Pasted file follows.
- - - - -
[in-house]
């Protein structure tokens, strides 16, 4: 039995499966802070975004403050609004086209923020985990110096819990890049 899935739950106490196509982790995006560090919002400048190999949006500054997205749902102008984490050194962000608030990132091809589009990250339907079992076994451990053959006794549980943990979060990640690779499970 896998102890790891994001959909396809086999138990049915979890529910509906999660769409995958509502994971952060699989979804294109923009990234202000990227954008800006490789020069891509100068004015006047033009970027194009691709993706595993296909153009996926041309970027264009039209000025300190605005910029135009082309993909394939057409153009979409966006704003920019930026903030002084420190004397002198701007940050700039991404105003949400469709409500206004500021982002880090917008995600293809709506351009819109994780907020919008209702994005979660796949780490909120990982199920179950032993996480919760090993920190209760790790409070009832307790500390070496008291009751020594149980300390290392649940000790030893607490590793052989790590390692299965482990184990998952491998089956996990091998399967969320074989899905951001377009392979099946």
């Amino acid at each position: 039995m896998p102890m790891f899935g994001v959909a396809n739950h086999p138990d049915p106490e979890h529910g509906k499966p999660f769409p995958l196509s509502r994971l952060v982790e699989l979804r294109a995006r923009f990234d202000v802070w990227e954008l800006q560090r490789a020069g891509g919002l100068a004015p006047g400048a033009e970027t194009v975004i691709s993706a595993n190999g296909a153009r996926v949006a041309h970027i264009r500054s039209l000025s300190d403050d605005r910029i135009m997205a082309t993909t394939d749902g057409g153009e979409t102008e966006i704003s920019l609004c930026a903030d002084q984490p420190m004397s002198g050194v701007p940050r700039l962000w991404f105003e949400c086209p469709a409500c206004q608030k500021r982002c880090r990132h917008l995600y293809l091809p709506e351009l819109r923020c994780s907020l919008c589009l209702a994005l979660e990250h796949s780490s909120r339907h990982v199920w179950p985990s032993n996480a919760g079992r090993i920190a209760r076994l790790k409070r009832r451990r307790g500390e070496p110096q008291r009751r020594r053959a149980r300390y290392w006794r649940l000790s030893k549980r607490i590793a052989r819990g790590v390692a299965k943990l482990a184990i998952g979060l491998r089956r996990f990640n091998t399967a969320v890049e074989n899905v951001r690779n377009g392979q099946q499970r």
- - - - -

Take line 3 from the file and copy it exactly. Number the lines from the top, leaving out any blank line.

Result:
């Amino acid at each position: 039995m896998p102890m790891f899935g994001v959909a396809n739950h086999p138990d049915p106490e979890h529910g509906k499966p999660f769409p995958l196509s509502r994971l952060v982790e699989l979804r294109a995006r923009f990234d202000v802070w990227e954008l800006q560090r490789a020069g891509g919002l100068a004015p006047g400048a033009e970027t194009v975004i691709s993706a595993n190999g296909a153009r996926v949006a041309h970027i264009r500054s039209l000025s300190d403050d605005r910029i135009m997205a082309t993909t394939d749902g057409g153009e979409t102008e966006i704003s920019l609004c930026a903030d002084q984490p420190m004397s002198g050194v701007p940050r700039l962000w991404f105003e949400c086209p469709a409500c206004q608030k500021r982002c880090r990132h917008l995600y293809l091809p709506e351009l819109r923020c994780s907020l919008c589009l209702a994005l979660e990250h796949s780490s909120r339907h990982v199920w179950p985990s032993n996480a919760g079992r090993i920190a209760r076994l790790k409070r009832r451990r307790g500390e070496p110096q008291r009751r020594r053959a149980r300390y290392w006794r649940l000790s030893k549980r607490i590793a052989r819990g790590v390692a299965k943990l482990a184990i998952g979060l491998r089956r996990f990640n091998t399967a969320v890049e074989n899905v951001r690779n377009g392979q099946q499970r």